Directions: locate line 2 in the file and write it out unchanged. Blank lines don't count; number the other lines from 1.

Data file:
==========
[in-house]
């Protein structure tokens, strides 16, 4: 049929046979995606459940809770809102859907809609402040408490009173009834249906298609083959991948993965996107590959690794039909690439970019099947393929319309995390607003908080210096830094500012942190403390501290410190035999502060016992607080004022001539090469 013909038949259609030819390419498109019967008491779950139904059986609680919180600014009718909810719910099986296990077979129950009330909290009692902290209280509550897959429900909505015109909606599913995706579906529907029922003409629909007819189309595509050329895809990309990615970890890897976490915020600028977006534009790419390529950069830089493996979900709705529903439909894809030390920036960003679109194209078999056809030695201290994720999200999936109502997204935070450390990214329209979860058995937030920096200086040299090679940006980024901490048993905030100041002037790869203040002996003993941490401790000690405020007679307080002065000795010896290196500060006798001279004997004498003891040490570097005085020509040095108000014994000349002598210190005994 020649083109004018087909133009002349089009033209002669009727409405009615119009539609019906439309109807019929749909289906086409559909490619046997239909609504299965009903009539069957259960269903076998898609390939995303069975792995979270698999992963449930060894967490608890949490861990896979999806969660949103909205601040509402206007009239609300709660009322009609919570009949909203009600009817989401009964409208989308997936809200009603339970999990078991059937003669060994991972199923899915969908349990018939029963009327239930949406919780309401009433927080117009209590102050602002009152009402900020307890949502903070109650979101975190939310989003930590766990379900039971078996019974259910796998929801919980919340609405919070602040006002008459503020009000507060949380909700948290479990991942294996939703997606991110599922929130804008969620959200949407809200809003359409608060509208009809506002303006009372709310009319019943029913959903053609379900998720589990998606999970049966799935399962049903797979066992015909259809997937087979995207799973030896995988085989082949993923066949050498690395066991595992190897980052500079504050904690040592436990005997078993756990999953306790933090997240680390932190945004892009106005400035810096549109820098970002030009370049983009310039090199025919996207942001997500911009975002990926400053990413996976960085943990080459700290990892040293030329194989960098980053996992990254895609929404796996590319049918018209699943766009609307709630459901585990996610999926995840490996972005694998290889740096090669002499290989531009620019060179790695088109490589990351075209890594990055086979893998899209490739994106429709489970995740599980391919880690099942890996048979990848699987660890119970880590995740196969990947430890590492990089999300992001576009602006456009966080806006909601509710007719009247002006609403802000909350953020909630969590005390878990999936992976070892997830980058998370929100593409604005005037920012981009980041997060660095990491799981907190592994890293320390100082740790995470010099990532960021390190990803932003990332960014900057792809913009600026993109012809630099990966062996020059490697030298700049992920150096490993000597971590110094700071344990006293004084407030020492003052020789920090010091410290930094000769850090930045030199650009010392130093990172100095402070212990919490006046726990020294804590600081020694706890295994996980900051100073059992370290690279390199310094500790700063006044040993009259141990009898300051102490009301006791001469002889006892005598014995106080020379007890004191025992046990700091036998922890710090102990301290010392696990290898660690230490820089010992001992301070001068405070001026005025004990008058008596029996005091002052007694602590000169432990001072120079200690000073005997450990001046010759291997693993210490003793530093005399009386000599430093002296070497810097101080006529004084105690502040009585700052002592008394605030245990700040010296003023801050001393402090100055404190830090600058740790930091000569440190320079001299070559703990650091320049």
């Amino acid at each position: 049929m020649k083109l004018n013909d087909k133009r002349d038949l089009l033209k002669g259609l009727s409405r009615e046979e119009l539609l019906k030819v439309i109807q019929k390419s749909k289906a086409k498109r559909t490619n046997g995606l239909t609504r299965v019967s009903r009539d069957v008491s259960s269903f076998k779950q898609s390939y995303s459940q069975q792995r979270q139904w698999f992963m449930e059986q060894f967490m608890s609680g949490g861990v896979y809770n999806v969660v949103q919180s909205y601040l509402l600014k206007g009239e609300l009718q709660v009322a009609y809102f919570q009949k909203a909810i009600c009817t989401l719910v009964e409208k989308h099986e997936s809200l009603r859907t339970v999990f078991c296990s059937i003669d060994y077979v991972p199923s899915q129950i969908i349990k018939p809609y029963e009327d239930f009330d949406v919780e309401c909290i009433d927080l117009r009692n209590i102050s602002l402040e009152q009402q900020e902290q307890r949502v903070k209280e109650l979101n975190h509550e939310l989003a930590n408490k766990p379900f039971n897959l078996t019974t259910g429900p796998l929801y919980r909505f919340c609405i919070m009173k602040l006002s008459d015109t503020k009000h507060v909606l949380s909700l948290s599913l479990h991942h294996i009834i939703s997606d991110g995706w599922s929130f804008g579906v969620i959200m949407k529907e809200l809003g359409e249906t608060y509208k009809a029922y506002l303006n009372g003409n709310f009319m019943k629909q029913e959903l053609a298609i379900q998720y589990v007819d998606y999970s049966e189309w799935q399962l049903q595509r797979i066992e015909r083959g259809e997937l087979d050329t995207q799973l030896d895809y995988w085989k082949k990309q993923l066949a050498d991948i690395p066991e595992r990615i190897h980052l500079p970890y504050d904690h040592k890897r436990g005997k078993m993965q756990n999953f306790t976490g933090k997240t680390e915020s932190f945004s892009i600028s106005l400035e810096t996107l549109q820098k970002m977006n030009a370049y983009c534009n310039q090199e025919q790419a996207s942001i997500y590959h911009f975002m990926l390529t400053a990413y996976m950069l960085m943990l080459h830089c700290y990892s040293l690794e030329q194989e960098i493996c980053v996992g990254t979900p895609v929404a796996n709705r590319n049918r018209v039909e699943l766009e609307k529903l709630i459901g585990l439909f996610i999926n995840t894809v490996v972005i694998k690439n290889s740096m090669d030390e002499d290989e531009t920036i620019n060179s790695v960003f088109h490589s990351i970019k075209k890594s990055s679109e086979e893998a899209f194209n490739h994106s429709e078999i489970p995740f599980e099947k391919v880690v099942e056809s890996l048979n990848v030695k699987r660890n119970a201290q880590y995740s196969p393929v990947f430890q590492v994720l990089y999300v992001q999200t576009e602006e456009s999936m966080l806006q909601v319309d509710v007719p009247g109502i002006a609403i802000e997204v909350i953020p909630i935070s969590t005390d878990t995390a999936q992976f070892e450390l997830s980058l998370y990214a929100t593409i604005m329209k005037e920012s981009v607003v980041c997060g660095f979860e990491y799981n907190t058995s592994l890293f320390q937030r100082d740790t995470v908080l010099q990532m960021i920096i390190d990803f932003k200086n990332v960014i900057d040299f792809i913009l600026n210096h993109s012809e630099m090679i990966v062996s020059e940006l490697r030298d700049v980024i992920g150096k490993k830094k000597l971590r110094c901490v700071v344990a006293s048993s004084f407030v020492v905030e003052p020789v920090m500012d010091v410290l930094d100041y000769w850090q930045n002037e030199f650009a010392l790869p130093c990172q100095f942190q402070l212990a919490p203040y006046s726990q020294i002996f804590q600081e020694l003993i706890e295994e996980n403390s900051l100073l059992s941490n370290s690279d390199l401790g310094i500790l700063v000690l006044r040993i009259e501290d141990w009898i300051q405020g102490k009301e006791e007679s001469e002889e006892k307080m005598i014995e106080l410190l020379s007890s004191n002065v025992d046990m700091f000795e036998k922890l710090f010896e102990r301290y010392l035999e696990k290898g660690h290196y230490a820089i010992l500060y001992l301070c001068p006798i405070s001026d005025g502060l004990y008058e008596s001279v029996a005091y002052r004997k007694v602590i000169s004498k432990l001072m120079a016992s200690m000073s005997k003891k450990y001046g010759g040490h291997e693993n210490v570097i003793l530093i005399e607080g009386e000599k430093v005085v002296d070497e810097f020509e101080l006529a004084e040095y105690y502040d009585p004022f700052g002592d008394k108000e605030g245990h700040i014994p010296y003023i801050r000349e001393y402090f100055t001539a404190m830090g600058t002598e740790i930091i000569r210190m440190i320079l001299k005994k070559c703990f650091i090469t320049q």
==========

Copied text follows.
């Protein structure tokens, strides 16, 4: 049929046979995606459940809770809102859907809609402040408490009173009834249906298609083959991948993965996107590959690794039909690439970019099947393929319309995390607003908080210096830094500012942190403390501290410190035999502060016992607080004022001539090469 013909038949259609030819390419498109019967008491779950139904059986609680919180600014009718909810719910099986296990077979129950009330909290009692902290209280509550897959429900909505015109909606599913995706579906529907029922003409629909007819189309595509050329895809990309990615970890890897976490915020600028977006534009790419390529950069830089493996979900709705529903439909894809030390920036960003679109194209078999056809030695201290994720999200999936109502997204935070450390990214329209979860058995937030920096200086040299090679940006980024901490048993905030100041002037790869203040002996003993941490401790000690405020007679307080002065000795010896290196500060006798001279004997004498003891040490570097005085020509040095108000014994000349002598210190005994 020649083109004018087909133009002349089009033209002669009727409405009615119009539609019906439309109807019929749909289906086409559909490619046997239909609504299965009903009539069957259960269903076998898609390939995303069975792995979270698999992963449930060894967490608890949490861990896979999806969660949103909205601040509402206007009239609300709660009322009609919570009949909203009600009817989401009964409208989308997936809200009603339970999990078991059937003669060994991972199923899915969908349990018939029963009327239930949406919780309401009433927080117009209590102050602002009152009402900020307890949502903070109650979101975190939310989003930590766990379900039971078996019974259910796998929801919980919340609405919070602040006002008459503020009000507060949380909700948290479990991942294996939703997606991110599922929130804008969620959200949407809200809003359409608060509208009809506002303006009372709310009319019943029913959903053609379900998720589990998606999970049966799935399962049903797979066992015909259809997937087979995207799973030896995988085989082949993923066949050498690395066991595992190897980052500079504050904690040592436990005997078993756990999953306790933090997240680390932190945004892009106005400035810096549109820098970002030009370049983009310039090199025919996207942001997500911009975002990926400053990413996976960085943990080459700290990892040293030329194989960098980053996992990254895609929404796996590319049918018209699943766009609307709630459901585990996610999926995840490996972005694998290889740096090669002499290989531009620019060179790695088109490589990351075209890594990055086979893998899209490739994106429709489970995740599980391919880690099942890996048979990848699987660890119970880590995740196969990947430890590492990089999300992001576009602006456009966080806006909601509710007719009247002006609403802000909350953020909630969590005390878990999936992976070892997830980058998370929100593409604005005037920012981009980041997060660095990491799981907190592994890293320390100082740790995470010099990532960021390190990803932003990332960014900057792809913009600026993109012809630099990966062996020059490697030298700049992920150096490993000597971590110094700071344990006293004084407030020492003052020789920090010091410290930094000769850090930045030199650009010392130093990172100095402070212990919490006046726990020294804590600081020694706890295994996980900051100073059992370290690279390199310094500790700063006044040993009259141990009898300051102490009301006791001469002889006892005598014995106080020379007890004191025992046990700091036998922890710090102990301290010392696990290898660690230490820089010992001992301070001068405070001026005025004990008058008596029996005091002052007694602590000169432990001072120079200690000073005997450990001046010759291997693993210490003793530093005399009386000599430093002296070497810097101080006529004084105690502040009585700052002592008394605030245990700040010296003023801050001393402090100055404190830090600058740790930091000569440190320079001299070559703990650091320049």